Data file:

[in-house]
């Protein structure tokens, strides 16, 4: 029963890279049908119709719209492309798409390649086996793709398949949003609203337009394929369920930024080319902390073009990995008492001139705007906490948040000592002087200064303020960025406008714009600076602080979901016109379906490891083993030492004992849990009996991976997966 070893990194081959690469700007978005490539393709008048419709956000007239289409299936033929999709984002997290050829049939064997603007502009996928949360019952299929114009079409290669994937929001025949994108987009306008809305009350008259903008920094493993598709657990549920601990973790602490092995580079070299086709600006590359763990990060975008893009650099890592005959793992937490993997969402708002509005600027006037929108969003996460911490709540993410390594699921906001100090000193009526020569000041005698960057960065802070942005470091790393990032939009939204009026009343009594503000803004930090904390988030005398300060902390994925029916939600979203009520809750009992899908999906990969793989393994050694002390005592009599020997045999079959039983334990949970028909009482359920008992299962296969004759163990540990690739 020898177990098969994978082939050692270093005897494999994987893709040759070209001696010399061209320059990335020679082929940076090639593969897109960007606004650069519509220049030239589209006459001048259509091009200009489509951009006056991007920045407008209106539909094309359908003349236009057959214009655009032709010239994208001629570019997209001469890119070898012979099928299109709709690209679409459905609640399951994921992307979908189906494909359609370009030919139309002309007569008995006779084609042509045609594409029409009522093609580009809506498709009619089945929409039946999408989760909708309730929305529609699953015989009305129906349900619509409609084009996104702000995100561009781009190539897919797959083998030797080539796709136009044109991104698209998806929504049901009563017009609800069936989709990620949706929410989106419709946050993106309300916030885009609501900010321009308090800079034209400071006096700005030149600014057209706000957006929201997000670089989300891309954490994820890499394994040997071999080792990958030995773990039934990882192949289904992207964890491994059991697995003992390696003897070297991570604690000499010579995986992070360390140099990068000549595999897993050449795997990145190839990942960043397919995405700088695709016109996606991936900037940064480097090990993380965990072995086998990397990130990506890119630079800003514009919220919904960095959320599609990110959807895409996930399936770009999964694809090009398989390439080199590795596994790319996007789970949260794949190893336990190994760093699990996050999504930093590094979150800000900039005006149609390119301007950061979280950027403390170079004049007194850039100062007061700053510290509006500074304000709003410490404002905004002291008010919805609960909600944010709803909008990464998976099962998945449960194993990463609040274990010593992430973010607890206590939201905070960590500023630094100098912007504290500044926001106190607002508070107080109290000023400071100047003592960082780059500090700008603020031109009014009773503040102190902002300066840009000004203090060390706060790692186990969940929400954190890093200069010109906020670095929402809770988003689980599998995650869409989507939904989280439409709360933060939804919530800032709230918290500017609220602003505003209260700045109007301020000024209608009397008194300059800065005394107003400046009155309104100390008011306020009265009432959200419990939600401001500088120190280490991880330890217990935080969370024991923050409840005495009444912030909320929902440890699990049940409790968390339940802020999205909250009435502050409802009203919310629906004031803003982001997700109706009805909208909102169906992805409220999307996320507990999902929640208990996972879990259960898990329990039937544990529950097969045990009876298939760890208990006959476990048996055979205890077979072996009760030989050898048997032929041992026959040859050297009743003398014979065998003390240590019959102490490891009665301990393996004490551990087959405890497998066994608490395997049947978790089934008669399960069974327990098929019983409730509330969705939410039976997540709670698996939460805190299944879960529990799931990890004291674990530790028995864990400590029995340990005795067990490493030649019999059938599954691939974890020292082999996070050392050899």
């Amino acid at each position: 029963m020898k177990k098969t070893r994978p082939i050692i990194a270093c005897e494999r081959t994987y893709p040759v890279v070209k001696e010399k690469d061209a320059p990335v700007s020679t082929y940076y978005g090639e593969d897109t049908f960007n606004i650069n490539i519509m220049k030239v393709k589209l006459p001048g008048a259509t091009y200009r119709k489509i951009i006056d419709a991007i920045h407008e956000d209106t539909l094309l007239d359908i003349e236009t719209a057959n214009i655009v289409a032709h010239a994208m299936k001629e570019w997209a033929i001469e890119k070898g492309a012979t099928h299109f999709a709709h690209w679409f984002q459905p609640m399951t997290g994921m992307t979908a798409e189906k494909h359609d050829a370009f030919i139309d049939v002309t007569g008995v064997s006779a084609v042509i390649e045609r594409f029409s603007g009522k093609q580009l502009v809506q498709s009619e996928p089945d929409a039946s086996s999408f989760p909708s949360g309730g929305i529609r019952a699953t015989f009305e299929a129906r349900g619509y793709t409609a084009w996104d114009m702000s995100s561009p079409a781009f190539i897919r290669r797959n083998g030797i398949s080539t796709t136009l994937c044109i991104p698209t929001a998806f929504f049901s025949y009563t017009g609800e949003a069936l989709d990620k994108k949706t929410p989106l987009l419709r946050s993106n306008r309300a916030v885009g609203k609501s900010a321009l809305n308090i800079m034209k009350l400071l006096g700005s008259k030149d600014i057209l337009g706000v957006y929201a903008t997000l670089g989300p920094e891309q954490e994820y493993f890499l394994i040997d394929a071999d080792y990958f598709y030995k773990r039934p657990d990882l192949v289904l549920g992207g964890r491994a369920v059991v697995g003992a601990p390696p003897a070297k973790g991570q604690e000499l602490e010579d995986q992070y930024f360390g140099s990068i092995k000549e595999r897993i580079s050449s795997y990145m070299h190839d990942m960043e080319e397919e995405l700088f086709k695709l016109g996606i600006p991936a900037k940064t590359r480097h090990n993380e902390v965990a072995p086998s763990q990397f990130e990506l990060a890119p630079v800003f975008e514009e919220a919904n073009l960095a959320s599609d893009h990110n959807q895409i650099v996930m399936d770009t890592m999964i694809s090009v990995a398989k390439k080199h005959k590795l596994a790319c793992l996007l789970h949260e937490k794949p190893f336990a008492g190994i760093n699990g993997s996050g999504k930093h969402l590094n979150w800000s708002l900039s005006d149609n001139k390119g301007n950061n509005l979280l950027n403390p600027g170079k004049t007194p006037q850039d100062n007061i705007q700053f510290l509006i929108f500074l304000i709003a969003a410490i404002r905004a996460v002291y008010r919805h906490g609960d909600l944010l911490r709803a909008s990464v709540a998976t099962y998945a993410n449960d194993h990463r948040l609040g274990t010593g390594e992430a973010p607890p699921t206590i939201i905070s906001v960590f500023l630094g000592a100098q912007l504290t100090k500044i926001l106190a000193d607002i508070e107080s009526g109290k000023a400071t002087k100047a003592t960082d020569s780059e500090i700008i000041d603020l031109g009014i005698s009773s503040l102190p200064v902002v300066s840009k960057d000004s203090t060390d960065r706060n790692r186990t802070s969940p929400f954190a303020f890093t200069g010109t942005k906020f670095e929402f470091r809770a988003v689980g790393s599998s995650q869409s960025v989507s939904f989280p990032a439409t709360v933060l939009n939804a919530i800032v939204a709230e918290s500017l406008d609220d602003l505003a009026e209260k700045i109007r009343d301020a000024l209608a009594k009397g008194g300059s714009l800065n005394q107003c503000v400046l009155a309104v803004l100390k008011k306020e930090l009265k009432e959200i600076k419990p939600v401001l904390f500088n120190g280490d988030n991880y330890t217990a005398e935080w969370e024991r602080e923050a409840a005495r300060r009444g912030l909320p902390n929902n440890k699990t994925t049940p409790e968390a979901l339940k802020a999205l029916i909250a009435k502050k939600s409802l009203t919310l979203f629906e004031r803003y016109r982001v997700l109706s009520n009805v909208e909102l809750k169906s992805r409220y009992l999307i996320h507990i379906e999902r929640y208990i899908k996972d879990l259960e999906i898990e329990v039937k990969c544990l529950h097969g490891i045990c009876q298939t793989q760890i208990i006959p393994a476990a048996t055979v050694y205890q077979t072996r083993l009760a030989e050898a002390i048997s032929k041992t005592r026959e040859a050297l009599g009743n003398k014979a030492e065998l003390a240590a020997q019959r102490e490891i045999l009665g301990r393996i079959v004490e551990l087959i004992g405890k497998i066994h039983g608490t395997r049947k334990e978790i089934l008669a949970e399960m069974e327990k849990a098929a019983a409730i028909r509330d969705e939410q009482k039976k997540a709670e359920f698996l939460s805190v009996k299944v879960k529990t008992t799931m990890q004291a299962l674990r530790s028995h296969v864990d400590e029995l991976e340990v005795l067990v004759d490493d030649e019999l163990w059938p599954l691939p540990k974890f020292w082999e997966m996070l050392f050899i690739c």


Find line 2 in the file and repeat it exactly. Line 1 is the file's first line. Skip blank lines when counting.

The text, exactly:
């Protein structure tokens, strides 16, 4: 029963890279049908119709719209492309798409390649086996793709398949949003609203337009394929369920930024080319902390073009990995008492001139705007906490948040000592002087200064303020960025406008714009600076602080979901016109379906490891083993030492004992849990009996991976997966 070893990194081959690469700007978005490539393709008048419709956000007239289409299936033929999709984002997290050829049939064997603007502009996928949360019952299929114009079409290669994937929001025949994108987009306008809305009350008259903008920094493993598709657990549920601990973790602490092995580079070299086709600006590359763990990060975008893009650099890592005959793992937490993997969402708002509005600027006037929108969003996460911490709540993410390594699921906001100090000193009526020569000041005698960057960065802070942005470091790393990032939009939204009026009343009594503000803004930090904390988030005398300060902390994925029916939600979203009520809750009992899908999906990969793989393994050694002390005592009599020997045999079959039983334990949970028909009482359920008992299962296969004759163990540990690739 020898177990098969994978082939050692270093005897494999994987893709040759070209001696010399061209320059990335020679082929940076090639593969897109960007606004650069519509220049030239589209006459001048259509091009200009489509951009006056991007920045407008209106539909094309359908003349236009057959214009655009032709010239994208001629570019997209001469890119070898012979099928299109709709690209679409459905609640399951994921992307979908189906494909359609370009030919139309002309007569008995006779084609042509045609594409029409009522093609580009809506498709009619089945929409039946999408989760909708309730929305529609699953015989009305129906349900619509409609084009996104702000995100561009781009190539897919797959083998030797080539796709136009044109991104698209998806929504049901009563017009609800069936989709990620949706929410989106419709946050993106309300916030885009609501900010321009308090800079034209400071006096700005030149600014057209706000957006929201997000670089989300891309954490994820890499394994040997071999080792990958030995773990039934990882192949289904992207964890491994059991697995003992390696003897070297991570604690000499010579995986992070360390140099990068000549595999897993050449795997990145190839990942960043397919995405700088695709016109996606991936900037940064480097090990993380965990072995086998990397990130990506890119630079800003514009919220919904960095959320599609990110959807895409996930399936770009999964694809090009398989390439080199590795596994790319996007789970949260794949190893336990190994760093699990996050999504930093590094979150800000900039005006149609390119301007950061979280950027403390170079004049007194850039100062007061700053510290509006500074304000709003410490404002905004002291008010919805609960909600944010709803909008990464998976099962998945449960194993990463609040274990010593992430973010607890206590939201905070960590500023630094100098912007504290500044926001106190607002508070107080109290000023400071100047003592960082780059500090700008603020031109009014009773503040102190902002300066840009000004203090060390706060790692186990969940929400954190890093200069010109906020670095929402809770988003689980599998995650869409989507939904989280439409709360933060939804919530800032709230918290500017609220602003505003209260700045109007301020000024209608009397008194300059800065005394107003400046009155309104100390008011306020009265009432959200419990939600401001500088120190280490991880330890217990935080969370024991923050409840005495009444912030909320929902440890699990049940409790968390339940802020999205909250009435502050409802009203919310629906004031803003982001997700109706009805909208909102169906992805409220999307996320507990999902929640208990996972879990259960898990329990039937544990529950097969045990009876298939760890208990006959476990048996055979205890077979072996009760030989050898048997032929041992026959040859050297009743003398014979065998003390240590019959102490490891009665301990393996004490551990087959405890497998066994608490395997049947978790089934008669399960069974327990098929019983409730509330969705939410039976997540709670698996939460805190299944879960529990799931990890004291674990530790028995864990400590029995340990005795067990490493030649019999059938599954691939974890020292082999996070050392050899």